The Taylor&Emmet Blog

Mirror Wills: Can I amend after death?

Mirror WillsThe late Mrs June Clark made thirteen separate wills between 2004 and her death in 2016, all of which were deemed invalid because she executed a mirror will with her husband in 2000, which has been upheld as being a mutual will.

Mutual wills are wills that are made by two or more individuals who contractually agree not to revoke the wills by, for example, making new wills departing from the terms of the mutual wills. If the first to die did not change his or her will, on the first death the survivor’s will becomes irrevocable. If the survivor does change his or her will, the changes would have legal effect, but a constructive trust would arise over the property that is left to the survivor.

Facts of the Case

Under the terms of the mirror wills, Mrs Clark and her husband left their estate to each other in the first instance and then in default to their two daughters, the Claimants in this case. The daughters gave evidence that an agreement was reached between Mrs Clark and her husband in 2000, under which they made mutual promises not to change their mirror wills. When Mr Clark died in 2001, he had not changed his will. However, when Mrs Clark fell out with the Claimants, she made various other wills, all of which contained contradictory terms to the will made in 2000.

Mrs Clark’s final will made in 2014, left her residuary estate to her grandchildren and one of their partners, the Defendants. They argued that Mrs Clark’s conduct since 2000 was inconsistent with there being any mutual agreement being reached.

HHJ Matthews, sitting in the High Court, referred to other cases on mutual wills.

In this case, HHJ Matthews reviewed the law as to the ability to rely upon intrinsic evidence to establish a mutual wills constructive trust. He also held that in order to call into existence such a trust of mutual wills, the conscience of the second person to die (Mrs Clark), might arise through another doctrine called proprietary estoppel rather than from a contract. He said “the second testatrix (Mrs Clark) may make a promise, intended to be relied upon, to deal in future with her own beneficial property in a certain way, on which the first testator (Mr Clark) relied to his detriment by making his will as (informally) agreed, and then dying, putting it out of his power to alter his will in the future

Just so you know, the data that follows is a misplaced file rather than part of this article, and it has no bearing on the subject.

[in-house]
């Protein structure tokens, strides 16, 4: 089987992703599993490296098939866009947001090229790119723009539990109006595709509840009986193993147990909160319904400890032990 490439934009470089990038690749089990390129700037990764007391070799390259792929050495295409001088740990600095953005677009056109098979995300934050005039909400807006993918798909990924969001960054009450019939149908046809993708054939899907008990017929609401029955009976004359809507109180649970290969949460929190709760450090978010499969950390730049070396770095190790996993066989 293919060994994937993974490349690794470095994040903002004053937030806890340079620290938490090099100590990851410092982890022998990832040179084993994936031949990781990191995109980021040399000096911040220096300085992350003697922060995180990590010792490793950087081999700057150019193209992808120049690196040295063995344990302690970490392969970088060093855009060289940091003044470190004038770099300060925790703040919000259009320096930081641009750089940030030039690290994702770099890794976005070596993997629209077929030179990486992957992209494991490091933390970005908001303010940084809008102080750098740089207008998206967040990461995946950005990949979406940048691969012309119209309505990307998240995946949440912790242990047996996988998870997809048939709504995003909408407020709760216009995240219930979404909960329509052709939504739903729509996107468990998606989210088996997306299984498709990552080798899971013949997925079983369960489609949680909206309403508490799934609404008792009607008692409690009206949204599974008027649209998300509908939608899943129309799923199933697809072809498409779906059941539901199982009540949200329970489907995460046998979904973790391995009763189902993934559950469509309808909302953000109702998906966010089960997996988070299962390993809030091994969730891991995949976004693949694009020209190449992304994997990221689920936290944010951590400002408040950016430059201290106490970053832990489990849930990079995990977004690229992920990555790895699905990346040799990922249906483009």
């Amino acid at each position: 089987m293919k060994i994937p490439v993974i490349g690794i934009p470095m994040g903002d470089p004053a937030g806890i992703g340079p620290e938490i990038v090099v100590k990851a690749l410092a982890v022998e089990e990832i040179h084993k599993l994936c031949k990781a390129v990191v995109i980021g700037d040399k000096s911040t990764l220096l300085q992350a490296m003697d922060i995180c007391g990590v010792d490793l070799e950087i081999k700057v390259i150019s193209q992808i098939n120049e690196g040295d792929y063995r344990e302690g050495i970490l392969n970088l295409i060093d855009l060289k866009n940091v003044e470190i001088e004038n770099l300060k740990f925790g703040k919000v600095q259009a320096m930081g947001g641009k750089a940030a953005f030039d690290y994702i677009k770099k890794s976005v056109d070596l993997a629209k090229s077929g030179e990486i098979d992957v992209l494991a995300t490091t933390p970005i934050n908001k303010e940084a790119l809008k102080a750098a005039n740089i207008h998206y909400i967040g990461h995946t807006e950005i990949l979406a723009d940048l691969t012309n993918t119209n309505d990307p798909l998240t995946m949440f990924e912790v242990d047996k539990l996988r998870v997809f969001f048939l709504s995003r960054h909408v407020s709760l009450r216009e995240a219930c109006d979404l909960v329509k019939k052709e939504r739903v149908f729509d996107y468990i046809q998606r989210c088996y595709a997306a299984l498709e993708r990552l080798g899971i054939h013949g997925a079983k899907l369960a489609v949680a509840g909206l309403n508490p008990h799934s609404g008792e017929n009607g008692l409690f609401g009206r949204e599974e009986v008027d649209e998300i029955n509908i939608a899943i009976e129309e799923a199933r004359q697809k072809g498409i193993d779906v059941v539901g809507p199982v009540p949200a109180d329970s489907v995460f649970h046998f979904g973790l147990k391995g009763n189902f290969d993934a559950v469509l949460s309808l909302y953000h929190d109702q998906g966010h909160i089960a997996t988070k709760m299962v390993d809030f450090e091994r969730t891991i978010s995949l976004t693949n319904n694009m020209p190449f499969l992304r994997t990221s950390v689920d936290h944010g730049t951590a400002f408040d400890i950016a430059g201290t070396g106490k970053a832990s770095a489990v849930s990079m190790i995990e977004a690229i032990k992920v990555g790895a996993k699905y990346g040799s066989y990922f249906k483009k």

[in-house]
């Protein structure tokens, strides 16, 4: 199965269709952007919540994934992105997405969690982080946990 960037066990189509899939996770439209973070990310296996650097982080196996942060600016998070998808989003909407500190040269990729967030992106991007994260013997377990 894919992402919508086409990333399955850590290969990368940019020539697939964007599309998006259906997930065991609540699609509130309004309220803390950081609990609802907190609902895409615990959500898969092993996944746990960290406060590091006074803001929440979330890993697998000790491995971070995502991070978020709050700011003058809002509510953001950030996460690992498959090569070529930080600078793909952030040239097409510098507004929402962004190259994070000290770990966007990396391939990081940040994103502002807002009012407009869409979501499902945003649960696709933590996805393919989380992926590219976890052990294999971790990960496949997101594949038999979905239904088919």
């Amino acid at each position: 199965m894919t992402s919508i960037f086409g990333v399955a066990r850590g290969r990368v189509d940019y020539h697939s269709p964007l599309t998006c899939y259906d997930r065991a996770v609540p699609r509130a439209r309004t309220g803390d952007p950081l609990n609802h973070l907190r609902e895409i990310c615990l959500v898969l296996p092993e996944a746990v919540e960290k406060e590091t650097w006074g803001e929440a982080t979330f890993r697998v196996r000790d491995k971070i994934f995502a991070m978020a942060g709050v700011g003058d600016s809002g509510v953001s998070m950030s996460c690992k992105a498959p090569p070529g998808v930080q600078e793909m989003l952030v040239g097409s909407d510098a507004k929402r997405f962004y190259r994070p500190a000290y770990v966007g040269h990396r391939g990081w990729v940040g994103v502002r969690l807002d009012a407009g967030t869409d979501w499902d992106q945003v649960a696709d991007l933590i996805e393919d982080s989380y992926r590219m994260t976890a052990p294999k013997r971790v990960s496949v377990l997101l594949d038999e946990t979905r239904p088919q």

On review of the relevant law and equitable rules, HHJ Matthews stressed the importance that, if a mutual wills trust was to be established, there must be clear and satisfactory evidence of an agreement. From the evidence before him, HHJ Matthews found that Mrs Clark and her husband had made agreements both before and after execution of the wills to the effect that the wills were irrevocable.

HHJ Matthews stated:

On the basis of all the evidence and other material before me, Mr & Mrs Clark expressly promised each other that, having made their will in the form they had, they would not revoke them, and thereby engaged the principle of mutual wills. That being so, the testatrix was not free unilaterally to alter her will and make a new one inconsistent with that of July 2000, in the sense that, if she did so, her personal representatives would hold her estate on trust to perform the equitable obligations laid upon her under the doctrine of mutual wills.”

Alex Watkinson
Alex Watkinson

The judgement highlights the challenges which can arise under both Wills and Trust law. It is therefore important to seek expert legal advice regarding the effect of Wills and any amendments made to them which may run inconsistent with an earlier Will and- as with this case- may later give rise to mutual wills.

For a no-obligation chat with one of our specialist lawyers then please give us a call on 0114 218 4000 or email

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